6. They Find It Seriously Challenging to Find Their Place in the World

Speaking of introversion.. It’s fair to say that one definite thing both INFJs and neurodivergent individuals share in common is their confusion when it comes to their place in this world. With an underlying feeling of being a foreigner on their own planet, in their own friend groups, and even within their own families, there’s something about their differences that make them feel lost and excluded in multiple areas of life.

Whether it’s the inability to relate to other’s passions, desires and life goals, or it’s in the way they’re unable to easily make the same connection others seem to create so effortlessly, there’s something about their internal self-image and their unique understanding of the world that makes their interconnectedness slightly off kilter.

Of course, it’s not to say that anyone who has ever felt this way in the world must be either an INFJ or neurodivergent, it’s certainly a commonality between these two that is difficult to dismiss entirely.

7. Neurodivergence Can Cloud Existing Cognitive Functions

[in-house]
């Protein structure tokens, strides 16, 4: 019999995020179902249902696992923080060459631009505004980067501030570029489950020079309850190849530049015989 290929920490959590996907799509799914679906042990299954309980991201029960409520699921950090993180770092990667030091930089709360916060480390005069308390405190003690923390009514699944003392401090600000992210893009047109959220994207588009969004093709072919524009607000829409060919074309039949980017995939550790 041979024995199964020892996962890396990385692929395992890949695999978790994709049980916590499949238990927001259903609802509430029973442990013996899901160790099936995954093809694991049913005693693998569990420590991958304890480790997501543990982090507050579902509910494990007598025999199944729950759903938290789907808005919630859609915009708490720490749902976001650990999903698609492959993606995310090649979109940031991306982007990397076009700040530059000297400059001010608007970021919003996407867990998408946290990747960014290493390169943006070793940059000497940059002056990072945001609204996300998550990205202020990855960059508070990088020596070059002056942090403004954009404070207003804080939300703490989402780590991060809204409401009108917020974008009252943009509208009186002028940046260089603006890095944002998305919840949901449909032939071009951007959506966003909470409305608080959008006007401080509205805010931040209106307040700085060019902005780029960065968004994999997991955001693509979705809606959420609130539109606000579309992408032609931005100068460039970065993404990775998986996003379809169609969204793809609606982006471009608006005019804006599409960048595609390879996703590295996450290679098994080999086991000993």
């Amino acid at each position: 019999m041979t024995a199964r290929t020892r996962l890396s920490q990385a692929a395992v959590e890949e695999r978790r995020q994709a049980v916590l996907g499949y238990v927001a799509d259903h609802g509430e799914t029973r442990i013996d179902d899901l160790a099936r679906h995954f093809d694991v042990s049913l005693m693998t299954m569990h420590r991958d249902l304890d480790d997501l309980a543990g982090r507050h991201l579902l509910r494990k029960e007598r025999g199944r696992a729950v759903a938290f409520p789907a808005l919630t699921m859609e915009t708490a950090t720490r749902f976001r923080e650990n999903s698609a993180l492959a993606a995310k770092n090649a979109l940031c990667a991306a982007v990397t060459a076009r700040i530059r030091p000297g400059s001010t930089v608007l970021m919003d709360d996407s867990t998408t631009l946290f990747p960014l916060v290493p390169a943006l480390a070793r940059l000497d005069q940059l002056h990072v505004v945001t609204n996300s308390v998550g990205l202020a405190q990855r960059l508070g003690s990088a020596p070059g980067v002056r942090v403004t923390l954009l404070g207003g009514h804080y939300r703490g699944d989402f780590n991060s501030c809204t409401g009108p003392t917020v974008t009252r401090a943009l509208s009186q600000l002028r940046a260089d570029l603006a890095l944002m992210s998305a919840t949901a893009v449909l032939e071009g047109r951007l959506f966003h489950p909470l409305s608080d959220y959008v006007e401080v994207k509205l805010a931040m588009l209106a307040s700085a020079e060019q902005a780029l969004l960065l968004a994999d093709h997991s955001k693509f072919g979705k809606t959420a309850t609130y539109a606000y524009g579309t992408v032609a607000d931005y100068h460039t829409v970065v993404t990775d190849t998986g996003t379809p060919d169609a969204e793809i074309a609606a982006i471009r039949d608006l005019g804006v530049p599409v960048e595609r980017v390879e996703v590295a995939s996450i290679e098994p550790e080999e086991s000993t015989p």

The most difficult component to this interesting debate is that neurodivergence affects one’s personality. This means that despite the possibility of being a more extroverted personality type, or any other personality type in the MBTI, neurodivergence can overrule some of the underlying cognitive functions one may have.

Despite all the similarities with the INFJ personality type, one may hold certain qualities, habits and interests that have nothing to do with the INFJ type at all. Aside from their typical neurodivergent traits that may have led them to being typed as an INFJ, one may actually prefer to be surrounded by people, despite their difficulty with socializing.

They may strive to become a part of communities, while the INFJ prefers to be on their own. Or they may utilize opposing traits to the INFJ that aren’t related to their neurodivergence in other ways. And lastly,

8. Correlation and Causation Are Very Different

In the end, there’s one thing to keep in mind when it comes to the debate of the INFJ type and neurodivergence, and that’s the reminder of correlation vs. causation. Through the numerous posts, articles, comments and questions amongst the MBTI community, it becomes very obvious that while some people with the INFJ type may in fact be neurodivergent, others simply don’t relate.

It’s fair to say that many people with an INFJ personality type are somewhere on the neurodiversity spectrum. And yet, some INFJs don’t relate to the notion of neurodivergence at all, deeming their cognitive functions as clear reasoning to back up their habits and differences.

With each conclusion being a personal understanding, neither position should be looked down upon or dismissed. Rather, the comparative levels of quirky uniqueness should be celebrated!